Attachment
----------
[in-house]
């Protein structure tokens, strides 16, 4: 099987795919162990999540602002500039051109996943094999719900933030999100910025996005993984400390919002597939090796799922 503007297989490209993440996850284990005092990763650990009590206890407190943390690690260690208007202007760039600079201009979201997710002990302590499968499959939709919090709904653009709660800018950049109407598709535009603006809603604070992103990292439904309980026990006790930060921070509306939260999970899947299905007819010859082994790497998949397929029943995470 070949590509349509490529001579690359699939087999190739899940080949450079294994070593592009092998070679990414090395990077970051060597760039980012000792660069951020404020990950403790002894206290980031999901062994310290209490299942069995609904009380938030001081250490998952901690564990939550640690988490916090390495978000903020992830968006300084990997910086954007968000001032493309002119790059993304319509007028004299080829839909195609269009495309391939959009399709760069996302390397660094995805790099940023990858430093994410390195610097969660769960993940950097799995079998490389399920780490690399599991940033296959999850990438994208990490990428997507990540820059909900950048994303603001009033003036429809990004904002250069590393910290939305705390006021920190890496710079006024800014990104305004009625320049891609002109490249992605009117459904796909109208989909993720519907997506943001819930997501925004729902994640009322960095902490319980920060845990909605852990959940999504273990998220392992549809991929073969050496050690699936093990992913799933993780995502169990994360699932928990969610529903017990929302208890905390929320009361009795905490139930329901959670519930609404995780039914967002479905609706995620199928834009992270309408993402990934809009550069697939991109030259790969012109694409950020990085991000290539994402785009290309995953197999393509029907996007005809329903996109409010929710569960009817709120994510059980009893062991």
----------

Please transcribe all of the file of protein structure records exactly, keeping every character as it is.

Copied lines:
[in-house]
């Protein structure tokens, strides 16, 4: 099987795919162990999540602002500039051109996943094999719900933030999100910025996005993984400390919002597939090796799922 503007297989490209993440996850284990005092990763650990009590206890407190943390690690260690208007202007760039600079201009979201997710002990302590499968499959939709919090709904653009709660800018950049109407598709535009603006809603604070992103990292439904309980026990006790930060921070509306939260999970899947299905007819010859082994790497998949397929029943995470 070949590509349509490529001579690359699939087999190739899940080949450079294994070593592009092998070679990414090395990077970051060597760039980012000792660069951020404020990950403790002894206290980031999901062994310290209490299942069995609904009380938030001081250490998952901690564990939550640690988490916090390495978000903020992830968006300084990997910086954007968000001032493309002119790059993304319509007028004299080829839909195609269009495309391939959009399709760069996302390397660094995805790099940023990858430093994410390195610097969660769960993940950097799995079998490389399920780490690399599991940033296959999850990438994208990490990428997507990540820059909900950048994303603001009033003036429809990004904002250069590393910290939305705390006021920190890496710079006024800014990104305004009625320049891609002109490249992605009117459904796909109208989909993720519907997506943001819930997501925004729902994640009322960095902490319980920060845990909605852990959940999504273990998220392992549809991929073969050496050690699936093990992913799933993780995502169990994360699932928990969610529903017990929302208890905390929320009361009795905490139930329901959670519930609404995780039914967002479905609706995620199928834009992270309408993402990934809009550069697939991109030259790969012109694409950020990085991000290539994402785009290309995953197999393509029907996007005809329903996109409010929710569960009817709120994510059980009893062991």